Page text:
The discovery of NGC 1052-DF2 has led scientists on the quest for more dark matter-deficient galaxies. What really makes up the rare and mysterious DF2 galaxy?
Dark matter supposedly composes 27 percent of the cosmos, but the newly discovered DF2 galaxy, has none of it.
New Galaxy In Town
Scientists researching ultra-diffuse galaxies have spotted a large, sparse galaxy in the northern constellation of Cetus.
The mysterious galaxy is almost as big as the Milky Way but has only 1 percent of its stars. The galaxy is almost empty except for densely clustered stars moving very slow at an estimate of 18,000 miles per hour.
At least 10 very dense groupings of stars called globular clusters were seen orbiting the galaxy's center. The star clusters stretch to an average of 20 light-years and shines brighter than similar objects. The clusters looked almost as bright as the Omega Centauri, the brightest globular cluster in Milky Way.
When the scientists calculated the movement of the globular clusters, they discovered that the DF2 galaxy almost has no dark matter.
What We Know About The DF2?
When examined closely using the Hubble Space Telescope and the Gemini Observatory, the scientists said the DF2 looked like a diffuse blob sprinkled with very compact star clusters, with faint structures that no one has seen before.
The DF2 is devoid of a dense central region or spiral extensions that are common in spiral galaxies. It also doesn't have a black hole that is usually located in the center of most elliptical galaxies. Detailed images of DF2 did not indicate any sign of it interacting with other galaxies.
However, other galaxies can be seen through the DF2, giving it an almost ghostly appearance. The DF2 was previously catalogued but it looked very different in the new images.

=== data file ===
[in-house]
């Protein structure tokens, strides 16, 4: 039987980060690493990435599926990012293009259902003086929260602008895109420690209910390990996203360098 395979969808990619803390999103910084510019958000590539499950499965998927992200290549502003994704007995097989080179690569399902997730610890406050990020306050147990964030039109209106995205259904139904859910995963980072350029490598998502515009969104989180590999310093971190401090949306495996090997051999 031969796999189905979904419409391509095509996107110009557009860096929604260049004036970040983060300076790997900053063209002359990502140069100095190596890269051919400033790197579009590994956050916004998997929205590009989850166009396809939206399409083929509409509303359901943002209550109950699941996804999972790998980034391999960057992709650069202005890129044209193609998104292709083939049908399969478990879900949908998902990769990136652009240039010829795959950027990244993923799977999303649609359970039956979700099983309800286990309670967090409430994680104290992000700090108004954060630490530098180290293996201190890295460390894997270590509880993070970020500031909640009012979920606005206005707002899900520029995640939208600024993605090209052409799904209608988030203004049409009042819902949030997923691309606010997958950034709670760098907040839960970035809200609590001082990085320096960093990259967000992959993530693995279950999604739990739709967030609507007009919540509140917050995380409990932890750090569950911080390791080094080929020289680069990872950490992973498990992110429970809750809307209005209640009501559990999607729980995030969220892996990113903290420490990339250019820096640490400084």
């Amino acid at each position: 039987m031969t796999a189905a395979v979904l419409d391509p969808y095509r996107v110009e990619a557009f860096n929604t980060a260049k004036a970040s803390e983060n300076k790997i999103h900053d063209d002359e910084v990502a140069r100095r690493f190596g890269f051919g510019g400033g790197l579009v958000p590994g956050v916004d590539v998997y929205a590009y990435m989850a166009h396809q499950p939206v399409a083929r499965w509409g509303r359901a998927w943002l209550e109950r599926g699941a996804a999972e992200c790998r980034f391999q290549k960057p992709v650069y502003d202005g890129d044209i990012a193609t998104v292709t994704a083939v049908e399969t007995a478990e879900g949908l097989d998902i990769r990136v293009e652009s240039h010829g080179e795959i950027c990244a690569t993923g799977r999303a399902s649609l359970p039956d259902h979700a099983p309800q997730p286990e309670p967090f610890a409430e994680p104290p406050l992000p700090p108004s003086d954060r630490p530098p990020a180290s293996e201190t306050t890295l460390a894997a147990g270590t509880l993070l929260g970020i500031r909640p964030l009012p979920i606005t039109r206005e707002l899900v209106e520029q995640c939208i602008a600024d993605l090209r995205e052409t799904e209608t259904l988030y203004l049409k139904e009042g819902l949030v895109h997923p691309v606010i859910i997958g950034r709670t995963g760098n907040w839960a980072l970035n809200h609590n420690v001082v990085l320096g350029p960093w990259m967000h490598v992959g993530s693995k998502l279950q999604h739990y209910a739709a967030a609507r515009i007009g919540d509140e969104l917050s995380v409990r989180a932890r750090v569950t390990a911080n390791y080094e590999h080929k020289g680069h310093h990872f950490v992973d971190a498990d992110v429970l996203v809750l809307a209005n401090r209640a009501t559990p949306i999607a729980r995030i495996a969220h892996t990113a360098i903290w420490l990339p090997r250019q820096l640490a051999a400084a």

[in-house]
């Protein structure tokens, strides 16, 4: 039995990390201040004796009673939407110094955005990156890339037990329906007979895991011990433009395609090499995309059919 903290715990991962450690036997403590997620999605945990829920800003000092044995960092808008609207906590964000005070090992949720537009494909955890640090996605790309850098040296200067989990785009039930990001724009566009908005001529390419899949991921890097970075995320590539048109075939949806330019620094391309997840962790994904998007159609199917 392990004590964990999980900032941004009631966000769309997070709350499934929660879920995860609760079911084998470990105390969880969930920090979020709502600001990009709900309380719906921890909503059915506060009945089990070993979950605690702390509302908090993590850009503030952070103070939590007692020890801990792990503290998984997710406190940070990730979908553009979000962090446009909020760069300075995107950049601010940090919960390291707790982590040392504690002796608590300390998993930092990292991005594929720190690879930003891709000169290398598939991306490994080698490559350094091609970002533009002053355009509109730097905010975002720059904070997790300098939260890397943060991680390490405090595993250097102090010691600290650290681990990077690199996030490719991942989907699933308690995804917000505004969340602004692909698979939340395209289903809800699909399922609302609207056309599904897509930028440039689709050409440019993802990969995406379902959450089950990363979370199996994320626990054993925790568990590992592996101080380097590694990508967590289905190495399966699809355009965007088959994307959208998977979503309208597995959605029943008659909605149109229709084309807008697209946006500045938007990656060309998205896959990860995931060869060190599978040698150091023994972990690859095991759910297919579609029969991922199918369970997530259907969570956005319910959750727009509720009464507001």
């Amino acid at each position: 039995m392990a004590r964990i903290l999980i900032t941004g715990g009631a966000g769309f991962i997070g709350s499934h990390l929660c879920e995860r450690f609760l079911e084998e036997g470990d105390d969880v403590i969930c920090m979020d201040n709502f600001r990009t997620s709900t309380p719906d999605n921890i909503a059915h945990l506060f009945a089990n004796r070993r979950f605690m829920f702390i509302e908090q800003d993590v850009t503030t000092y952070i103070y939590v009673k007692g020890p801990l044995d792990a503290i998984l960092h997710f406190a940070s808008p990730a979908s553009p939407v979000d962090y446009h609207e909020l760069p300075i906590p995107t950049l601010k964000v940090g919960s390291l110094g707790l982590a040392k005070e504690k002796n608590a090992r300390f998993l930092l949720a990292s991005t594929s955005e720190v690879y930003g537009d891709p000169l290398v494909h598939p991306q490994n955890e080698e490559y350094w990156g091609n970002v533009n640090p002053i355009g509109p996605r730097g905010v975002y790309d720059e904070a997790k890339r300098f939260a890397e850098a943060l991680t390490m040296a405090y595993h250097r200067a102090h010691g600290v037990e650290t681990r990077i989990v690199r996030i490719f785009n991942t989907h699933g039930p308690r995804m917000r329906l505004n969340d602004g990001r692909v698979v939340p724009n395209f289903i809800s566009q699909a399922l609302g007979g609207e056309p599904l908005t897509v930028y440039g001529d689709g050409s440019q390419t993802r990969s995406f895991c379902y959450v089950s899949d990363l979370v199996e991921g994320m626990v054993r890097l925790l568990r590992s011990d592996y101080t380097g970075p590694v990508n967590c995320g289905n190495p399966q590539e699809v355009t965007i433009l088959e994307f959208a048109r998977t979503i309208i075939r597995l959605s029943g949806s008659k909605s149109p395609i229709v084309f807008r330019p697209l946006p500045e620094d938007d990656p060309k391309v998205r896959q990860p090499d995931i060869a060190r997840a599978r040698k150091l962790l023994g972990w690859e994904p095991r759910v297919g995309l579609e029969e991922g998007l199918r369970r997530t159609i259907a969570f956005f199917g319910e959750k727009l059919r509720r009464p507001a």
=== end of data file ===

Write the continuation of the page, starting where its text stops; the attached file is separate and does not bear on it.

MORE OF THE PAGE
Scientists are completely baffled with the DF2. It is now considered as a candidate for baryonic galaxy or a galaxy without any dark matter.
"There is no theory that predicted these types of galaxies," says Pieter van Dokkum, a researcher from Yale University. "The galaxy is a complete mystery, as everything about it is strange. How you actually go about forming one of these things is completely unknown."
How Was It Spotted?
The team of astronomers used object spectrographs and a custom-built telescope — the Dragonfly Telephoto Array to observe the DF2. van Dokkum and fellow astronomer Roberto Abraham from the University of Toronto, have built the telescope.
The Dragonfly array consists of 48 telephoto lenses that is powerful enough to view very faint celestial objects in the sky.
It was in 2015 that the team first observed the globular star clusters which led to their discovery of the DF2. The team is now hunting for other similar dark matter-deficient galaxies.
As of now, van Dokkum and his team are analyzing Hubble images of 23 diffuse galaxies. Three potential leads that are similar to the DF2 will be pursued for investigation.
Based on the colors of the globular clusters around it, NASA estimates the DF2 galaxy to be around 10 billion years old.